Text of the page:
The clusters of lilac flowers are fragrant in the evening but are often hidden by the emerging foliage. The leaves turn a vivid yellow for a short time in the fall. The golden yellow fruit is quite attractive as it persists on the tree during the fall and winter. When eaten in quantities, the fruit is poisonous to people but not to birds. The wood is very brittle but it has been used in cabinet making.

Chinaberry is considered a "weed" tree in the southeastern U.S., and so it is not usually available from nurseries. It is killed back to the ground in the northern end of its range and is often seen as a several-year-old sprout. Many people despise the tree because it has taken over waste areas and other disturbed soil areas, and has naturalized over large areas of the South. It grows anywhere in any soil except wet soil. But with proper pruning to create a well-formed trunk and branch structure, the plant could improve its reputation. If you have one and would like to increase its life-span, prune to open up the crown to encourage development of a few well-spaced major limbs. You will not find anyone recommending planting this tree but fine examples of the tree can be found growing in the worst soil.

The cultivar 'Umbracultiformis' has a dome-like form and could be the plant seen commonly in some wild stands. It is often sold as Texas Umbrella-Tree. It would be nice to find a fruitless selection.

Propagation is from seed or root cuttings.

Pests and Diseases

Scale, whitefly and sooty mold infest chinaberry.

Leaf spot causes premature defoliation.

References

Koeser, A. K., Hasing, G., Friedman, M. H., and Irving, R. B. 2015. Trees: North & Central Florida. University of Florida Institute of Food and Agricultural Sciences.

Koeser, A.K., Friedman, M.H., Hasing, G., Finley, H., Schelb, J. 2017. Trees: South Florida and the Keys. University of Florida Institute of Food and Agricultural Sciences.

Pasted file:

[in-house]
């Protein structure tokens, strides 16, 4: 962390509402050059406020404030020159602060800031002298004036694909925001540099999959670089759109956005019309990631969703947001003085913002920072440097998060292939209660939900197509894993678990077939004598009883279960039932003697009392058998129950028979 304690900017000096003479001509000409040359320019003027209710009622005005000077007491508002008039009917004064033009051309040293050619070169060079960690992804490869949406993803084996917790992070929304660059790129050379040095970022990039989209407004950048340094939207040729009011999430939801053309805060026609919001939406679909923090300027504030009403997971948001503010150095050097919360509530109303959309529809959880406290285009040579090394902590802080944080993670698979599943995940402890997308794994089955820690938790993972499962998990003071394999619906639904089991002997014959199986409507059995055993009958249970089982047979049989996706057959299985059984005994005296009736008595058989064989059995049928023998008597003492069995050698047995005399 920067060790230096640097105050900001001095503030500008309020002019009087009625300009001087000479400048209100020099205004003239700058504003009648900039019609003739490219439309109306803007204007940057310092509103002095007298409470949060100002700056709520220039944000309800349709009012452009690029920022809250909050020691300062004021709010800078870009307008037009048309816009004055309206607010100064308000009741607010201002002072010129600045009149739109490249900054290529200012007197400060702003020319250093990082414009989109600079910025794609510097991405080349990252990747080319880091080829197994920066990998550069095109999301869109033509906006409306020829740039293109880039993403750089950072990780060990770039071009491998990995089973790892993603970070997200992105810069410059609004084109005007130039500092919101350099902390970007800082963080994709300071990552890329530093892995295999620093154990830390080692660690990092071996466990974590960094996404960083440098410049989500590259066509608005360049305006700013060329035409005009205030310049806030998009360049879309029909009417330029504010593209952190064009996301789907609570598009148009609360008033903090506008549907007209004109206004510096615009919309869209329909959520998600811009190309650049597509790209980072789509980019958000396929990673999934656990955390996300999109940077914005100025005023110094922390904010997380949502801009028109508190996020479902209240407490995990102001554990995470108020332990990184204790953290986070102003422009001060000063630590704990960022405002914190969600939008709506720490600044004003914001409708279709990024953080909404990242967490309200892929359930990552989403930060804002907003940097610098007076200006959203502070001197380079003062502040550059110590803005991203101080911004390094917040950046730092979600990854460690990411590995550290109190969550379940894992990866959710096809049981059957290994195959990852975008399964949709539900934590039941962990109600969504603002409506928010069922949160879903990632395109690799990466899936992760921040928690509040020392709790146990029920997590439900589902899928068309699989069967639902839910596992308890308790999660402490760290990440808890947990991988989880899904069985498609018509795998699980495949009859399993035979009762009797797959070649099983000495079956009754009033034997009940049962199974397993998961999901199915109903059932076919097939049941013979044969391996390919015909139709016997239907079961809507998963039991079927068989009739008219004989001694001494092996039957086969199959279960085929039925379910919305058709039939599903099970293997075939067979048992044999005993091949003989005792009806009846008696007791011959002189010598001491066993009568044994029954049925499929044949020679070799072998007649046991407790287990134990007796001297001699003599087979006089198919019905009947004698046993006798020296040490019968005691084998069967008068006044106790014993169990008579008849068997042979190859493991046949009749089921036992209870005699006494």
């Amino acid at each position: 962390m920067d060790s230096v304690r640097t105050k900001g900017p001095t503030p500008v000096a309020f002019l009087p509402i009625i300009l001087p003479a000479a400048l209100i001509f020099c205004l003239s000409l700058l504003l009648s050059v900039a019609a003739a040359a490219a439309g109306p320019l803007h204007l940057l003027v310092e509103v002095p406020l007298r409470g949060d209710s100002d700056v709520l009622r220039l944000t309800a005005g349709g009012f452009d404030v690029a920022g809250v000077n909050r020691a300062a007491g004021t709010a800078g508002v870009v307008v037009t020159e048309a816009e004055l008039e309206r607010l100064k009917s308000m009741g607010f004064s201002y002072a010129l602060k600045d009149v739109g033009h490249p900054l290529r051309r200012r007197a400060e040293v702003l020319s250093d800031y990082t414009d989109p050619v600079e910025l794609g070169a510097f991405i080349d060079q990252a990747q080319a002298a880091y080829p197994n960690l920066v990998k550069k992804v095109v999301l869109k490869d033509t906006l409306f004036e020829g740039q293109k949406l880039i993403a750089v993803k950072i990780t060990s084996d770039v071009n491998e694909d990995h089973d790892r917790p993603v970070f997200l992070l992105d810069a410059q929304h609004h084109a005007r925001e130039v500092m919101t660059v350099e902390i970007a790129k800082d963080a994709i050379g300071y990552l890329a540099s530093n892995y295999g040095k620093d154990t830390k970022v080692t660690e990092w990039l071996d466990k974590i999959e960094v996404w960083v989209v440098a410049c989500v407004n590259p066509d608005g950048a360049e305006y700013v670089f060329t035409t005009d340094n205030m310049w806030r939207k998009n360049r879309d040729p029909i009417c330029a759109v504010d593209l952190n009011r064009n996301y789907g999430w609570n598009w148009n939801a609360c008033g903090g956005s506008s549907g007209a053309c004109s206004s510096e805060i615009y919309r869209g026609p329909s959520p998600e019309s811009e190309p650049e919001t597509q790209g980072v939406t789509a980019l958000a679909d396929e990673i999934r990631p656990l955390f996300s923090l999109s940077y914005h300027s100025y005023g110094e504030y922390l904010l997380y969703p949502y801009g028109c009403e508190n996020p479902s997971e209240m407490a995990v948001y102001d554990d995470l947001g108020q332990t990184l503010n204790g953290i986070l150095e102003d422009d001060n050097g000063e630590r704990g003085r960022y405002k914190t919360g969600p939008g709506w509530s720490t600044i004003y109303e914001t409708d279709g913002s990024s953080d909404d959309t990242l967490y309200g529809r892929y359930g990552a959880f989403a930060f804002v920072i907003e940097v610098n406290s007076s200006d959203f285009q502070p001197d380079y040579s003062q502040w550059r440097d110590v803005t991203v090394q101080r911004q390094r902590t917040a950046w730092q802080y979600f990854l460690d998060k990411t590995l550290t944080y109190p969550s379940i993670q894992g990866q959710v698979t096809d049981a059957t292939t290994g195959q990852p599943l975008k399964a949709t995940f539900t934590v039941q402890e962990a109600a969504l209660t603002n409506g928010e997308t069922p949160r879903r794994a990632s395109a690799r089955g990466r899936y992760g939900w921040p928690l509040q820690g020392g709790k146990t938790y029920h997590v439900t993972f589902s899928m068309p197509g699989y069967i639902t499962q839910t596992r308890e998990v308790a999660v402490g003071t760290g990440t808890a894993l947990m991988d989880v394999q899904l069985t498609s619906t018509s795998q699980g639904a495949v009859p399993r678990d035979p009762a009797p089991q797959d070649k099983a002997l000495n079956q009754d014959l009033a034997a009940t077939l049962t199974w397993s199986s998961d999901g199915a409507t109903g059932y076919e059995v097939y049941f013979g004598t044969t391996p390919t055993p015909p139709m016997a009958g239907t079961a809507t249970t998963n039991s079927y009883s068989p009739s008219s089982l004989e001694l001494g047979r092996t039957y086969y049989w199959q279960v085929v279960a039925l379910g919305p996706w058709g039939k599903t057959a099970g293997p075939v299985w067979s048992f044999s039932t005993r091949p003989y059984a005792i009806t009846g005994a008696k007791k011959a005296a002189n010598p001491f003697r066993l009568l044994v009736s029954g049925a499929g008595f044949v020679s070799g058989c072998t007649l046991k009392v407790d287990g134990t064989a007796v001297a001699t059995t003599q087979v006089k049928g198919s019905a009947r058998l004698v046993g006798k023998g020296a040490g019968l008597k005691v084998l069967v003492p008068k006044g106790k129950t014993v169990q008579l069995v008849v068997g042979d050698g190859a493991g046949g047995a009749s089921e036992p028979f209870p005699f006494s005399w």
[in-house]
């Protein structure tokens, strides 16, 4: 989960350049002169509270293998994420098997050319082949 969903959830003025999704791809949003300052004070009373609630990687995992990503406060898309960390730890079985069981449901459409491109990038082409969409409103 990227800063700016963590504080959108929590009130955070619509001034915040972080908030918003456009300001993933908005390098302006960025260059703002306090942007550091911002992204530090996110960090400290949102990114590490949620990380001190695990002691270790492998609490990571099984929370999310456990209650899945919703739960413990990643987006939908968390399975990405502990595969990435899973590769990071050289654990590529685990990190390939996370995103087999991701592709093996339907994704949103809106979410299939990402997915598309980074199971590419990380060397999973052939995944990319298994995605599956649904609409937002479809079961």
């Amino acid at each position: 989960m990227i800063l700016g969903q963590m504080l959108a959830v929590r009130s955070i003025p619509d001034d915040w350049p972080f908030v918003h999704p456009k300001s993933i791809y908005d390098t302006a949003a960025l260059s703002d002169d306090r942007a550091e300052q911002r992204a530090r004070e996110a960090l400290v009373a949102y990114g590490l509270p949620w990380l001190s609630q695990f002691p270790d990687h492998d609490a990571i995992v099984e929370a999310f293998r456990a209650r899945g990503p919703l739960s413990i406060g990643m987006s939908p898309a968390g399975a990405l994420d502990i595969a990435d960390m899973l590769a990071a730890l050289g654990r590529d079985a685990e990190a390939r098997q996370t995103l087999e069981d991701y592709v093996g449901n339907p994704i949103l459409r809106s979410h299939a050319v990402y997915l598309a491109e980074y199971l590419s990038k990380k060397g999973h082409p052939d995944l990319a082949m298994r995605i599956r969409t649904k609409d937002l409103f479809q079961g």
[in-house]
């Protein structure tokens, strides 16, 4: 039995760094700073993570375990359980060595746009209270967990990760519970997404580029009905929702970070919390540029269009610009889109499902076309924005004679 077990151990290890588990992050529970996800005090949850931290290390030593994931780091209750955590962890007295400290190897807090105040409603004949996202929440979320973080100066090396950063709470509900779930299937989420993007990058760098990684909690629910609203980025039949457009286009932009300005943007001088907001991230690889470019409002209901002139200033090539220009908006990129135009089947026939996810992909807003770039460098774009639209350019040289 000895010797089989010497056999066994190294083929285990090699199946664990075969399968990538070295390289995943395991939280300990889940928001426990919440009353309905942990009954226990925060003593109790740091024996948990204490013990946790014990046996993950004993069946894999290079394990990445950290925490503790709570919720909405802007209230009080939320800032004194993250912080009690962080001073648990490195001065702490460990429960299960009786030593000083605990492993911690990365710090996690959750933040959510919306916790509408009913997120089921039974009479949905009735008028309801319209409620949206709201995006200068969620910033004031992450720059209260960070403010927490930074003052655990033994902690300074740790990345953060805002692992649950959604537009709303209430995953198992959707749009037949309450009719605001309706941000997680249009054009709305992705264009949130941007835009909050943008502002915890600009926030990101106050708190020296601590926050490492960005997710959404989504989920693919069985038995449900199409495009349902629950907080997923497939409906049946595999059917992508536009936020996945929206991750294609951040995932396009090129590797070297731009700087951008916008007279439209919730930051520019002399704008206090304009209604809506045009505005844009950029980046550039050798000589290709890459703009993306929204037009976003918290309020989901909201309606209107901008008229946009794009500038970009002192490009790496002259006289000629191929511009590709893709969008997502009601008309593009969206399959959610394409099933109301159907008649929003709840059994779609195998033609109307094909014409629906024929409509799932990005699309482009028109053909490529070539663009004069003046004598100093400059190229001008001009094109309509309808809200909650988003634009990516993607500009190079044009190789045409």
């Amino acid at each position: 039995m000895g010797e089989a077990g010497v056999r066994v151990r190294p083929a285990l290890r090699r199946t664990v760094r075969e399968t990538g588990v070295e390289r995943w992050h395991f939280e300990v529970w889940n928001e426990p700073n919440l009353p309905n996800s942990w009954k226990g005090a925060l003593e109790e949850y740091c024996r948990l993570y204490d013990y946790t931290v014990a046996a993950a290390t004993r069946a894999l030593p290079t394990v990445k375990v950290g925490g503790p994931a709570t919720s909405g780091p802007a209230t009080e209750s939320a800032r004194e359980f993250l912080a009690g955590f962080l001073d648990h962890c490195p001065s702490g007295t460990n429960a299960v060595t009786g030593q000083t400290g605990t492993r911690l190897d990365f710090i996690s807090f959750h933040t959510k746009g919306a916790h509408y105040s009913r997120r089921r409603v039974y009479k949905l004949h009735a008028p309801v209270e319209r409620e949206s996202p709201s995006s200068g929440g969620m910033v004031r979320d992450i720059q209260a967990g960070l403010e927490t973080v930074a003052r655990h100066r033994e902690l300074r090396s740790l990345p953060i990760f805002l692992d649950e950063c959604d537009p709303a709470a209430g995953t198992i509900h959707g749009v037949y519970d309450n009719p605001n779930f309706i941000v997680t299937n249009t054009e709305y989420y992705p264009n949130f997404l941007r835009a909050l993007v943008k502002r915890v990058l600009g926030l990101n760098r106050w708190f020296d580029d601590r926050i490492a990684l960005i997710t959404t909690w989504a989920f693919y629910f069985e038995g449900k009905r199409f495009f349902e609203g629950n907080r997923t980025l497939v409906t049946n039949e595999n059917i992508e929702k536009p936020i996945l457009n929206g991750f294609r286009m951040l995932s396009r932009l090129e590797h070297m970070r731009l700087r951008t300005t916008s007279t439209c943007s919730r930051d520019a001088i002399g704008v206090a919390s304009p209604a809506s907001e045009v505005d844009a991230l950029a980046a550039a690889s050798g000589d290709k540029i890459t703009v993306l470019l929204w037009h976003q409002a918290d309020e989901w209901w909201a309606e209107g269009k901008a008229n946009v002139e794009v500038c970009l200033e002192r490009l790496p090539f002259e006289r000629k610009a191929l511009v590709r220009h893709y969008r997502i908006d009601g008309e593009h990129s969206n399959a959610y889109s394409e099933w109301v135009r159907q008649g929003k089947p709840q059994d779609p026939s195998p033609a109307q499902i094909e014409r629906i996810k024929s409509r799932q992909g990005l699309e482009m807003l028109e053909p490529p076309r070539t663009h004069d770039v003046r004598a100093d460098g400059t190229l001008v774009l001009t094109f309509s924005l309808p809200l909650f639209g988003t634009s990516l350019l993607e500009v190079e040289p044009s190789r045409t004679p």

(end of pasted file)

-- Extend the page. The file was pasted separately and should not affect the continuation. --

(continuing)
Footnotes

1.

This document is ENH-565, one of a series of the Environmental Horticulture Department, UF/IFAS Extension. Original publication date November 1993. Revised December 2018. Visit the EDIS website at https://edis.ifas.ufl.edu for the currently supported version of this publication.

2.

Edward F. Gilman, professor emeritus, Environmental Horticulture Department; Dennis G. Watson, former associate professor, Department of Agricultural and Biological Engineering Department; Ryan W. Klein, graduate assistant, Environmental Horticulture Department; Andrew K. Koeser, assistant professor, Environmental Horticulture Department, UF/IFAS Gulf Coast Research and Education Center; Deborah R. Hilbert, graduate assistant, Environmental Horticulture Department, GCREC; and Drew C. McLean, biological scientist, Environmental Horticulture Department, GCREC; UF/IFAS Extension, Gainesville, FL 32611.


The Institute of Food and Agricultural Sciences (IFAS) is an Equal Opportunity Institution authorized to provide research, educational information and other services only to individuals and institutions that function with non-discrimination with respect to race, creed, color, religion, age, disability, sex, sexual orientation, marital status, national origin, political opinions or affiliations. For more information on obtaining other UF/IFAS Extension publications, contact your county's UF/IFAS Extension office.

U.S. Department of Agriculture, UF/IFAS Extension Service, University of Florida, IFAS, Florida A & M University Cooperative Extension Program, and Boards of County Commissioners Cooperating. Nick T. Place, dean for UF/IFAS Extension.